There’s also a geopolitical aspect to the capitulation. Obama thinks that better relations with Russia in general are well worth letting down a few traditional but small and relatively insignificant allies. As a cynical calculus it is probably correct. Russia, while but a shadow of its former Soviet self, is still a great power with an infinite capability for mischief directed at American interests around the world. Poland and the Czech Republic, not to mention Ukraine and Georgia, have very little to offer America by way of tangible benefits: a few soldiers in Afghanistan, a few extra votes at the UN, and some feel-good pageantry.
All these supposed benefits for America, however, are far less clear-cut once we leave Obama’s fantasy “what-might-be” world and focus on some real-life implications. Above all else, the decision to ditch the shield sends another signal to America’s allies around the world that they cannot really trust and depend on the United States, which will let them hang out to dry whenever it proves expedient. Of course, administrations change, as do priorities and policies, and a bipartisan foreign policy, if it ever really existed, died in the rice paddies of Vietnam. But even granting all that, Obama’s penchant for intentionally or carelessly slapping down America’s long-standing allies for the sake of questionable gains or international applause has became somewhat of a hallmark of his administration. That it’s unfolding against the backdrop of particularly fluid and uncertain times in international relations makes it all the more worrisome a trend.
While the shield was meant to be directed against threats from rouge regimes like Iran, all parties concerned always saw it through the prism of Russia’s relations with its neighbors and former vassals as well as the West. Despite all the grumbling from Moscow that the shield was really an aggressive act directed against Russia, everyone knew that militarily it would have barely mattered in case of any new East-West conflict. Its value was almost purely symbolic — as a sign that the United States and NATO were serious about the expanded alliance and, specifically, that the Western alliance would not allow Russia to have a veto over the security concerns of the former communist satellites. All that is now up in the air, opening a giant can of worms from the Baltic to the Caucasus. The decision not to proceed with the missile shield will create more instability and insecurity in the region than the shield itself ever would.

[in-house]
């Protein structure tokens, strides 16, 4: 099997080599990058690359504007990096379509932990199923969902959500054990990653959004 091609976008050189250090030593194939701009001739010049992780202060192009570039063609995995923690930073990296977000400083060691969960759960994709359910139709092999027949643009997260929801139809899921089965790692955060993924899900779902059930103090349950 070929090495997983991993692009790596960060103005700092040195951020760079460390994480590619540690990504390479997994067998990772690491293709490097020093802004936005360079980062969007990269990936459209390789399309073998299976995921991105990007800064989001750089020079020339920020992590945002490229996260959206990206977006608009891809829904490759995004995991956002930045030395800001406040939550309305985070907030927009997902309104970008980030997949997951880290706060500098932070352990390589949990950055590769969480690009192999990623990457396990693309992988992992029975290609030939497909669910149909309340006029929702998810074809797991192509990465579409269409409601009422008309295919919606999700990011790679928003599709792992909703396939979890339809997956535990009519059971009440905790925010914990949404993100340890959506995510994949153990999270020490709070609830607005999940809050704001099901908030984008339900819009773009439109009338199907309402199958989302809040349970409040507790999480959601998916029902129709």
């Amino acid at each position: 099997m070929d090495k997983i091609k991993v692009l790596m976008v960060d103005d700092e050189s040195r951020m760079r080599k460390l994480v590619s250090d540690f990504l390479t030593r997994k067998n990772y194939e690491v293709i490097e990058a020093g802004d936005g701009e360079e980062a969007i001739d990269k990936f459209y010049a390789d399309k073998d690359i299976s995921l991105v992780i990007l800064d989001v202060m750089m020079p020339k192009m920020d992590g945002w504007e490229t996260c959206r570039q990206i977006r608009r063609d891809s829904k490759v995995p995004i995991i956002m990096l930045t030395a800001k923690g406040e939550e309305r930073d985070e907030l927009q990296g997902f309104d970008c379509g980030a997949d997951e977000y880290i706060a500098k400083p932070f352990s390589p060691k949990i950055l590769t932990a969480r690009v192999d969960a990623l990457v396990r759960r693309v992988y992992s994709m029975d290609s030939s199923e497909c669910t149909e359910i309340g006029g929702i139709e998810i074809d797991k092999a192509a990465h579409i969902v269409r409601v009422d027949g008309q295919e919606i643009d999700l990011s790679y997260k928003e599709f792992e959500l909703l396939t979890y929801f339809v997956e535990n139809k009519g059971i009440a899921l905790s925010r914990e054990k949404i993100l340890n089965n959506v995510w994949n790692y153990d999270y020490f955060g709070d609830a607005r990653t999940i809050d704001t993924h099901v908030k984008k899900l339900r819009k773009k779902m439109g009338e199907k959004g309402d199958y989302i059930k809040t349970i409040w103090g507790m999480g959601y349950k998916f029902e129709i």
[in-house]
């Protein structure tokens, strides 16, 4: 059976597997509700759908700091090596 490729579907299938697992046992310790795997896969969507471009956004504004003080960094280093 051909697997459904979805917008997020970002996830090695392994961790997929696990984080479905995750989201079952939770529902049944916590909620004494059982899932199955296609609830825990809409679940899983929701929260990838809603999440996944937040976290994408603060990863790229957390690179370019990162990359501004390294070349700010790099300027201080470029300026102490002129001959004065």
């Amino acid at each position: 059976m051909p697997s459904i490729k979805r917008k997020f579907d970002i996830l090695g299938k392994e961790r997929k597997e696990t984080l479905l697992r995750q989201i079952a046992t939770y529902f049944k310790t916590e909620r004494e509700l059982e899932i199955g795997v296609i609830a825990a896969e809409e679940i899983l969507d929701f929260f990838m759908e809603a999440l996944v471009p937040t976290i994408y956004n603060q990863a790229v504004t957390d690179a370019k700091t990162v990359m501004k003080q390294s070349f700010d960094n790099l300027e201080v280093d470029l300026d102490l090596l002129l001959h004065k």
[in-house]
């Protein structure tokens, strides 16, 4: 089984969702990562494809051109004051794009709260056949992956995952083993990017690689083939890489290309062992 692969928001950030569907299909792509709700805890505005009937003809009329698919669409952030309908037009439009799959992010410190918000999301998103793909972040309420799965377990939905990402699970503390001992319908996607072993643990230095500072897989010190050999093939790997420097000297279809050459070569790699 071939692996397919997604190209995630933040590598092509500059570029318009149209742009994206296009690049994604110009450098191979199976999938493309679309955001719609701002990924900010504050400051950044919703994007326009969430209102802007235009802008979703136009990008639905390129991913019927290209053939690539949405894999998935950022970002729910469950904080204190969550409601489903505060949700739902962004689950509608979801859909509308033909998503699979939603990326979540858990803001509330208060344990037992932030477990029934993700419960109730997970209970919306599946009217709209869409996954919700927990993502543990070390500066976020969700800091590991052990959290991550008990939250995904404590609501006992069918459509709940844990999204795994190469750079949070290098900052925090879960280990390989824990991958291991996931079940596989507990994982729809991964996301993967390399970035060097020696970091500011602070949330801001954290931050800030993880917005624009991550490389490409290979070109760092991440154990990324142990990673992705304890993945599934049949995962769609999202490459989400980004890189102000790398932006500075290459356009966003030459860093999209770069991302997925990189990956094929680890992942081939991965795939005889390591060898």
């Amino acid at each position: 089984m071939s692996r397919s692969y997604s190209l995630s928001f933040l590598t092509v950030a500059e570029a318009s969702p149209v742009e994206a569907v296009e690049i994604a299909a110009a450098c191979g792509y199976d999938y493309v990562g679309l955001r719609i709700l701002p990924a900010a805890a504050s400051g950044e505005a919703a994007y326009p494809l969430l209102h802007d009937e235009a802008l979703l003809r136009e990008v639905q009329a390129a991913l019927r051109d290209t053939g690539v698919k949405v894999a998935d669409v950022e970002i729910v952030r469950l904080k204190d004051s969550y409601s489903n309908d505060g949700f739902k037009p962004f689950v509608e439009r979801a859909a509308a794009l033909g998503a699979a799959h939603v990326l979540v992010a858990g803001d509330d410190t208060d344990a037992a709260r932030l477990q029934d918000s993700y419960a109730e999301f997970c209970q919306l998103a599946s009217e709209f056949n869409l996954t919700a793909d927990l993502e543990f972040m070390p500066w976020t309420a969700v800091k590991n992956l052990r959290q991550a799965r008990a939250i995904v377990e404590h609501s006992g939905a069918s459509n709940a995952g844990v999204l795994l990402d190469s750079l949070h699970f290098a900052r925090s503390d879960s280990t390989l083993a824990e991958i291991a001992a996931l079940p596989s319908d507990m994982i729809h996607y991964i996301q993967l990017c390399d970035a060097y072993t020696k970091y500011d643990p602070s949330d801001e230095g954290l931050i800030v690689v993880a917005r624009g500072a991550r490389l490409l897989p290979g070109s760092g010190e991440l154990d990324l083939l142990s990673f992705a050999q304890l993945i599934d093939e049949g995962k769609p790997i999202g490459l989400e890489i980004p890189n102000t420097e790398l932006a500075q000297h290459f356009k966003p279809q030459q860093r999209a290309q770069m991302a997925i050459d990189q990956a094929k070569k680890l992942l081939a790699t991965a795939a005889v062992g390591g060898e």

A few days ago, I wrote that September 17 is one of those not-very-well-known and hardly-ever-commemorated dates in history. Now, thanks to Obama’s poor timing, the 70th anniversary of the Soviet invasion is receiving considerably more attention outside of Poland than it would otherwise have — sadly, for all the wrong reasons. Obama’s decision hardly represents another Munich or Yalta, but America’s staunch allies in Central and Eastern Europe have every right to feel disappointed. The insensitivity of its timing merely adds to the already bitter taste.